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From "robert burrell donkin" <>
Subject Re: [Vote] Incubating Project Policy
Date Sun, 04 Feb 2007 21:26:35 GMT
On 2/4/07, William A. Rowe, Jr. <> wrote:
> robert burrell donkin wrote:
> > On 2/3/07, Ted Husted <> wrote:
> >> On 2/2/07, William A. Rowe, Jr. <> wrote:
> >>> If they aren't a committer yet, they post a patch (jira or list) just like
> >>> every other wannabe future committer.  When the volume and quality are
> >>> reasonable, they are offered commit access.  But the suggested policy is
> >>> state "no backchannel dealings with codesubmissions.  bring it to the list."
> >>
> >> Agreed, but a detailed Subversion log is also part of the list. If the
> >> Subversion entry details the source of the commit, cites a CLA, and
> >> includes the design justification, then that's no different than
> >> bringing it up on the list as a matter of lazy consensus. Over the
> >> long term, it may be even better, since the information is attached to
> >> the commit, and not just floating around on the dev list.
> >
> > +1
> -1 - actually we poison svn history, and create larger issues for our svn
> admins when someone does polute a project with IP infringing commits.  The
> svn history remains forever unless someone goes in and munges the records
> and that's a PITA.  Since in limited cases we actually undo the original
> commit, wasting much of admin time.

please reread carefully the actual comment

> I don't agree with this answer.  How did you put your hands on the proposed
> code?  Either it was back channeled to you (bad) or you unilaterally decided
> to include 3rd party code (bad).

in ted's example, the committer would need to actively and
intentionally lie in the commit message before bad IP was committed.
we can do very little about this.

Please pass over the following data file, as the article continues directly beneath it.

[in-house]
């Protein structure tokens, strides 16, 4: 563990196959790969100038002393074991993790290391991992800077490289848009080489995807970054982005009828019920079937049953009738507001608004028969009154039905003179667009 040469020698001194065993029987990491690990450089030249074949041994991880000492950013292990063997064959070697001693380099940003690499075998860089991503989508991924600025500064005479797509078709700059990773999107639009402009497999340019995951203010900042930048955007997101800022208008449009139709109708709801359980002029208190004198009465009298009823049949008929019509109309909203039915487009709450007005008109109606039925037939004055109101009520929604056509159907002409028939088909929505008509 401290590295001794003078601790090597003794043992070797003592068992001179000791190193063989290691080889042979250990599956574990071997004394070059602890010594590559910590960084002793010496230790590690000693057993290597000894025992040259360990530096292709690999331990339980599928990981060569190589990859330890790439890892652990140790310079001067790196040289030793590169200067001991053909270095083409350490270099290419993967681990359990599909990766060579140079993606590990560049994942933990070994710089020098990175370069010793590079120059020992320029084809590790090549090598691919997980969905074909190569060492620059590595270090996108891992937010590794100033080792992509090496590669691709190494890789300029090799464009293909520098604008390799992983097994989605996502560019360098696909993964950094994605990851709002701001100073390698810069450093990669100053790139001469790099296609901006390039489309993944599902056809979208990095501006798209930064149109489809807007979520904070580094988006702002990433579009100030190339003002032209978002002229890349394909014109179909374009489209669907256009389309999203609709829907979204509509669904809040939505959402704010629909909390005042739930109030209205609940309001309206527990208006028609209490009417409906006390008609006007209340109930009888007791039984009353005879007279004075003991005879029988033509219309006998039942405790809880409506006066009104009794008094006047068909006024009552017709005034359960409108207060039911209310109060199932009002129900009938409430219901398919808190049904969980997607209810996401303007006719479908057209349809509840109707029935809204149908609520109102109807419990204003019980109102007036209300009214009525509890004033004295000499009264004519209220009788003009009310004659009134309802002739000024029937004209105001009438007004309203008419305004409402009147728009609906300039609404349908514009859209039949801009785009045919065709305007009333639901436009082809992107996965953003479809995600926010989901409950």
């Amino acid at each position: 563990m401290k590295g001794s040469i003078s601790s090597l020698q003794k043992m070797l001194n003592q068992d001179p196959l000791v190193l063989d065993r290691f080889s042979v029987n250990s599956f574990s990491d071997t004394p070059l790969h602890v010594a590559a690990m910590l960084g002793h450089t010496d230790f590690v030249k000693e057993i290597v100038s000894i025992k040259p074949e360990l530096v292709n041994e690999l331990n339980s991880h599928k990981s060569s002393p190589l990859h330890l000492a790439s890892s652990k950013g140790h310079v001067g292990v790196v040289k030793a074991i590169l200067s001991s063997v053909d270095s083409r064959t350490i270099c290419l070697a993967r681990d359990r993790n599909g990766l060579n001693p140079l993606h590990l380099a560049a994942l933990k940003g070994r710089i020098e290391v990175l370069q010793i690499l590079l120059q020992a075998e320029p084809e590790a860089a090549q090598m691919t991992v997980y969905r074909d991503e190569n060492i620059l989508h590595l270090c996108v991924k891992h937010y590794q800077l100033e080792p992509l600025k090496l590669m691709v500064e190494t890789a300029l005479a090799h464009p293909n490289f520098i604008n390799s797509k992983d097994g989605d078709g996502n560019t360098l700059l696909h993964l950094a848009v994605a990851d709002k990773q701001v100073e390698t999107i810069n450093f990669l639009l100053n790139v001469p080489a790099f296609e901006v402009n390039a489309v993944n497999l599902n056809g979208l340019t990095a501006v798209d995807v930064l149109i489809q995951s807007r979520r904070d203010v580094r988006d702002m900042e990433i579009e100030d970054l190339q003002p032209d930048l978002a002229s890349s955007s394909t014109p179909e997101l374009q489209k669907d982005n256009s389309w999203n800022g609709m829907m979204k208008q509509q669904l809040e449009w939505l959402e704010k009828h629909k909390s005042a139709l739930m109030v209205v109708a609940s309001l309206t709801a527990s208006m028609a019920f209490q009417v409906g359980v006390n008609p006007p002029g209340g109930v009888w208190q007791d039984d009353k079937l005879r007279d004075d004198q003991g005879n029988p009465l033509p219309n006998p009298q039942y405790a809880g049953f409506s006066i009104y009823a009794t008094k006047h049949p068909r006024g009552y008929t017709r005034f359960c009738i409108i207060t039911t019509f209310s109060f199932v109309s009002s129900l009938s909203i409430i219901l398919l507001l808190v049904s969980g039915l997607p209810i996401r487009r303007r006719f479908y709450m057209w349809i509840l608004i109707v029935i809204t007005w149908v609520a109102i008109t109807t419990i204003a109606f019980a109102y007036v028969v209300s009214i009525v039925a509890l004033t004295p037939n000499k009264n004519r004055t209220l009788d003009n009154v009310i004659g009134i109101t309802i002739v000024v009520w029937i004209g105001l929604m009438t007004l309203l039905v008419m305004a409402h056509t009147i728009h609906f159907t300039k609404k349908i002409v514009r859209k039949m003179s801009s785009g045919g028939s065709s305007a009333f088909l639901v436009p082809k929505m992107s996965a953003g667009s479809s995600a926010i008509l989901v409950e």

> > there are two different standards which need to be applied to two
> > difference classes of document:
> >
> > * donations (whether covered by a CLA, JIRA opt in or a software grant)
> > * others (should be covered by compatible licenses)
> >
> > i'm not sure that the proposed policy correctly capture this difference
> It deliberate doesn't distinguish (echo; think I said this already).

i'm not sure that incubator policy should intentionally set out to
obfuscate and confuse :-/

> In
> the first case, the reason is that patches should be publicly offered and
> not privately back-channeled, iCLA or no.  We don't have svnmongers here.
> "Future" committers should participate publicly.  Current committers should
> be committing their own code (making and correcting their own snafus.)
> You learn nothing as a committer having someone else do your commits for
> you, you learn nothing of the community process as a future committer when
> you back channel all your ideas to a specific individual/coworker/whatever.

the problem with your wording is that it does not address
backchanneling but does introduce a new and somewhat irrational and
inexplicable rule

what matters is the origin of the code not whether it's posted to the
list or not. if this is a significant issue then the right way to
address this issue would be to insist that all code not covered by a
software grant, a CLA or JIRA be subject to the usual IP clearance

> The second case, the reason is that bringing in compatible code that you
> did not write should not be your unilateral action, it should be the
> consensus of the project.

then all projects (not just podling) should submit new third party
code for IP clearance here

> There's no difference, both are bad situations - the rational is the
> only distinction

there are major differences from the legal perspective


> >> To me, this sounds like an issue with the Subversion log entries.
> >
> > +1
> -1 - attribution actually was -not- one of the issues that prompted this
> proposal.  I agree with you it's important, and should be explicitly
> spelled out.  But I personally wouldn't want to comingle - the proposal
> was about fostering community, self-sufficient committers and open dialog
> about the code base.

if the proposal is about those qualities then i strongly suggest that
you clarify the wording

what would probably more effective in the long run that arguing about
the rule would be if you could find time to write up some material on
community building and the importance of bringing code to the list to
help explain the meaning of the rule.

- robert

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